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Baltic Cruise

3 October 2014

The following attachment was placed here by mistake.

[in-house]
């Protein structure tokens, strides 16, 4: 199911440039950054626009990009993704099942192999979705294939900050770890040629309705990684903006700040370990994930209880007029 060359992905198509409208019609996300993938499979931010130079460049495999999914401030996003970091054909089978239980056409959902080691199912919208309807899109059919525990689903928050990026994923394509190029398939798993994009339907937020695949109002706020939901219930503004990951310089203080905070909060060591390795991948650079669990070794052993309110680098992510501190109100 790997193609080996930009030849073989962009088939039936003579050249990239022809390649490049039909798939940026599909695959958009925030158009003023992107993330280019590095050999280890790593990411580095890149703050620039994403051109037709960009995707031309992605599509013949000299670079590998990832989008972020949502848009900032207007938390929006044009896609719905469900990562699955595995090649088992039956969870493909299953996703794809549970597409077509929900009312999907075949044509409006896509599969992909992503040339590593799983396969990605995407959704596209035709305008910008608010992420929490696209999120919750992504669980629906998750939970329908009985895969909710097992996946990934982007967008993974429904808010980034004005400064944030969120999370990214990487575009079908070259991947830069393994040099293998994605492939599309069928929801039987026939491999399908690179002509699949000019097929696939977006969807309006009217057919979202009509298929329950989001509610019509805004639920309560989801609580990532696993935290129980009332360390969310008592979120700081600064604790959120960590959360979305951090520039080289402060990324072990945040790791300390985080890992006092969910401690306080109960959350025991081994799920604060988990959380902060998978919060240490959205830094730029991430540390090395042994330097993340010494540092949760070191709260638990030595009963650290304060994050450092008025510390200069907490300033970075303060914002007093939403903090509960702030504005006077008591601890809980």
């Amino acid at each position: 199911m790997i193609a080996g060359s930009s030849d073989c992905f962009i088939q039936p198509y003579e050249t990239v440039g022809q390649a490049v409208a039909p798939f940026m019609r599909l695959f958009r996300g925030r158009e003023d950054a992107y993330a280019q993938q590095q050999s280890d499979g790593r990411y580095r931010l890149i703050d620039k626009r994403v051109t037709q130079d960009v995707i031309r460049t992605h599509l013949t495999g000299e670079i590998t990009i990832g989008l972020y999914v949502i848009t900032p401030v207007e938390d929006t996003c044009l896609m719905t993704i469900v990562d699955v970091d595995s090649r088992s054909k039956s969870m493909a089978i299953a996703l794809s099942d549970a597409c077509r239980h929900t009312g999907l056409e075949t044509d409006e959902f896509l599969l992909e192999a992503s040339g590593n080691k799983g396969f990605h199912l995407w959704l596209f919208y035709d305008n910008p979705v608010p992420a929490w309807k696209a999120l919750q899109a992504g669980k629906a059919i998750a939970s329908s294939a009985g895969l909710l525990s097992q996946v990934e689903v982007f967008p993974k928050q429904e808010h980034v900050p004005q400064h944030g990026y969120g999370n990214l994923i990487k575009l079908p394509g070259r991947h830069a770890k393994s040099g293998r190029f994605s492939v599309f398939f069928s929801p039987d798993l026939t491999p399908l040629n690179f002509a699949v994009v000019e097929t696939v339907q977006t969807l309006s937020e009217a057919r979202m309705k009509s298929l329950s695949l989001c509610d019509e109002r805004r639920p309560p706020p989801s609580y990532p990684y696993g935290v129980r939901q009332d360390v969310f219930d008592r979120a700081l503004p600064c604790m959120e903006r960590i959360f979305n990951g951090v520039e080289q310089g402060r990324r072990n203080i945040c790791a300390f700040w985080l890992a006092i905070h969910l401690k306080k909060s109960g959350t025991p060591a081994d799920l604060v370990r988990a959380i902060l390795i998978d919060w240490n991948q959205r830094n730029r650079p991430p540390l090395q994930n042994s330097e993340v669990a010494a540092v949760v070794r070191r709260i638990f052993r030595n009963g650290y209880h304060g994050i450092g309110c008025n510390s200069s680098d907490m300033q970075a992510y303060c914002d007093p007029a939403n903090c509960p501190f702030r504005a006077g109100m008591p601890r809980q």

Our Baltic cruise on the P&O ship Adonia was a wonderful holiday. We sailed through the Kiel canal in North Germany and spent a couple of days in Kiel, during which we took a train to the pretty medieval town of Lubeck which I last visited with the Manchester Youth Orchestra nearly 30 years ago. Some parts of the town were familiar but I failed to find the bar in which the orchestra's leader Angela Ceasar wowed the locals, singing 'Summertime' with the house band. From Germany we sailed to Estonia, stopping at the beautiful island of Saaremaa before spending a day in Talinn. Talinn is a fairytale city – like a Disneyland version of a medieval European town. The architecture is reminiscent of Switzerland or Austria but more brightly coloured and with some clear Russian influences. We loved Talinn's narrow cobbled streets, high town walls and stunning central square. Our next port of call was St Petersburg – my first visit to Russia. St Petersburgh is an amazing place – intimidating and austere on the outskirts, with a magnificent city centre. Like Paris, the centre of St Petersburg was designed and built as a single project, giving the streets and buildings a consistency missing from most major cities. There are some incredibly impressive buildings, dominated for me by the Church of Our Saviour over Spilled Blood – an incredibly colourful, extravagant, onion-spired showpiece of a building. We also visited the Hermitage – an enormous museum which reminded me of the Louvre in Paris (and can be similarly crowded, though it wasn't too bad when we were there). We had a guided tour of the Hermitage and saw works by Rembrandt, Cezanne, Monet, Renoir, Van Gogh and Leonardo da Vinci. Our visit to Stockholm was also dominated by a fantastic museum: the Vasa Museum houses the preserved remains of a warship which sank in 1628. The museum gives a fascinating insight into the history of the period, through a series of displays all linked to the Vasa itself, ever-present as you walk around the four floors which provide a range of views over the huge ship. It's brilliantly done – one of the best museums I have ever visited. We were similarly charmed by the much smaller David Collection in Copenhagen which includes extensive displays of early Islamic art, beautifully presented with lots of background information about the history of much of the Middle East and North Africa. It was great to return to Copenhagen – one of my favourite European cities. Regular readers will be relieved to know that we finally managed to see the Little Mermaid. You can see a selection of my holiday photos at: